Interfaith couples go to Cyprus to wed

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NICOSIA, Cyprus

The two couples had never met each other, and probably never would. They had come from opposite sides of a border between longtime enemies.

But Elie Wakim and Nada Ghamloush from Lebanon, and Dimitri Stafeev and Olga Zaytseva from Israel, had a problem in common: Belonging to different religions, neither couple could get married in their home country and had to fly to the Mediterranean island of Cyprus for their nuptials.

In the Middle East, civil marriage doesn’t exist, and no religious authority will officiate at an interfaith wedding. Lebanon and Israel are different in that they recognize civil marriages as long as they are performed abroad, and the closest venue abroad is Cyprus, 150 miles from Lebanon and 230 miles from Israel.

So this little island, which claims to be the birthplace of Aphrodite, the Greek goddess of love, has made mixed marriages something of an industry. Its municipalities charge an average $415 for express processing and $190 for others, while travel agencies in both Lebanon and Israel offer packages including travel, luxury hotel, marriage fees and flowers for the bride.

Last year, by Cyprus government count, 523 couples from Lebanon and 1,533 from Israel were married here.

Mr. Wakim, 39, and Ms. Ghamloush, 33, met at work, fell in love and decided to marry. Their problem was, he’s a Maronite Christian, she’s of the Bahai faith. So Cyprus was their best bet.

Their wedding at City Hall in Nicosia, the capital, was quick and unadorned. A photocopier next to the Wedding Room whirred and creaked as municipal workers handled paperwork. The groom slipped outside for a quick smoke in the parking lot.

Then the marriage officer arrived, recited his lines in English, and the couple exchanged vows. It was over in 10 minutes.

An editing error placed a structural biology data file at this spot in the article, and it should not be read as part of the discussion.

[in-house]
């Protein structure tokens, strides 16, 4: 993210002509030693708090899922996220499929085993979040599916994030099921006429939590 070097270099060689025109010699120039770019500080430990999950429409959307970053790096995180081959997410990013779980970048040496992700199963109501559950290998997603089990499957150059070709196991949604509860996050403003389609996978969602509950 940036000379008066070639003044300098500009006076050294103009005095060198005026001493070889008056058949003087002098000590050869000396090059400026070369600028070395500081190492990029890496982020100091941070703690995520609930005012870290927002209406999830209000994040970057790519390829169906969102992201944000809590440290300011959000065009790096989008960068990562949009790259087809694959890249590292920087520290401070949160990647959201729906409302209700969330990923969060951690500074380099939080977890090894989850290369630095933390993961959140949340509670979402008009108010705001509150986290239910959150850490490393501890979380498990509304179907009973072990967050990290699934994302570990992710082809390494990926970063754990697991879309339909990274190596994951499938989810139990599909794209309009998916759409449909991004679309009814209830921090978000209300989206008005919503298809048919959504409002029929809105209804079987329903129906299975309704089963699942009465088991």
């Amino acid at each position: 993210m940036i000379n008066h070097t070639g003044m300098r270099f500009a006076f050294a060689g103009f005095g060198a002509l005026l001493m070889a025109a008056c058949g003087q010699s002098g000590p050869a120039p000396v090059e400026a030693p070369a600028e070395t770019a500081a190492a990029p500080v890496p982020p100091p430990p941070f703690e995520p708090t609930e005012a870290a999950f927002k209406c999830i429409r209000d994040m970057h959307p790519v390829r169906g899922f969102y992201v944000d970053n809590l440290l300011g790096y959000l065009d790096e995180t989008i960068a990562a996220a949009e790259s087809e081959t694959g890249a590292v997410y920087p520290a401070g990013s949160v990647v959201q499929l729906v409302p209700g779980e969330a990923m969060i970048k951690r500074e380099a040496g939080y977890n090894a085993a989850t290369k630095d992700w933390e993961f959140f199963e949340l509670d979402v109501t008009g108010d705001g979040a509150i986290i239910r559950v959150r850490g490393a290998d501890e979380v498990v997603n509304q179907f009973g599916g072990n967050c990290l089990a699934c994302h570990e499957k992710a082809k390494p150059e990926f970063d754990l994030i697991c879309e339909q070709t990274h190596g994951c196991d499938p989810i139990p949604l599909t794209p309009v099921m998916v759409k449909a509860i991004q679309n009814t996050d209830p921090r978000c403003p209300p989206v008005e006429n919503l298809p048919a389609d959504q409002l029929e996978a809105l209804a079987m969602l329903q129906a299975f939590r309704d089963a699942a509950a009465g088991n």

They snapped a few photos of themselves on the steps of City Hall, then hurried off to finish the paperwork. They were catching a 40-minute flight back to Beirut that evening.

Many other couples stay on to honeymoon on the island, a sunny, laid-back escape from their high-stress lives back home at the center of the Mideast conflict. One such couple is Dimitri Stafeev and Olga Zaytseva, two 29-year-olds of Russian descent who live in a town near Jerusalem.

He’s Jewish and she’s a Russian Orthodox Christian, so they couldn’t marry in Israel unless one of them converted to the other’s faith. Converting to Judaism is a long process of study and ritual, and can be especially difficult for immigrants from the former Soviet Union who may have grown up with no religious education.

Mr. Stafeev and Ms. Zaytseva were married this month near the seaside city of Larnaca, in a century-old mansion renovated by the municipality with carpets and antique furniture to serve as a suitably romantic backdrop.

In Israel, the Orthodox rabbis who control marriage and divorce argue that their strict definition of Jewishness - it passes only through the mother - is vital to preserve the unity of a long-persecuted people, and to spare the offspring of mixed marriages from inheriting similar problems when their time comes to marry.

Clerics are just as firm in Lebanon, whose Muslim and Christian populations subdivide into 18 officially recognized religious groups.

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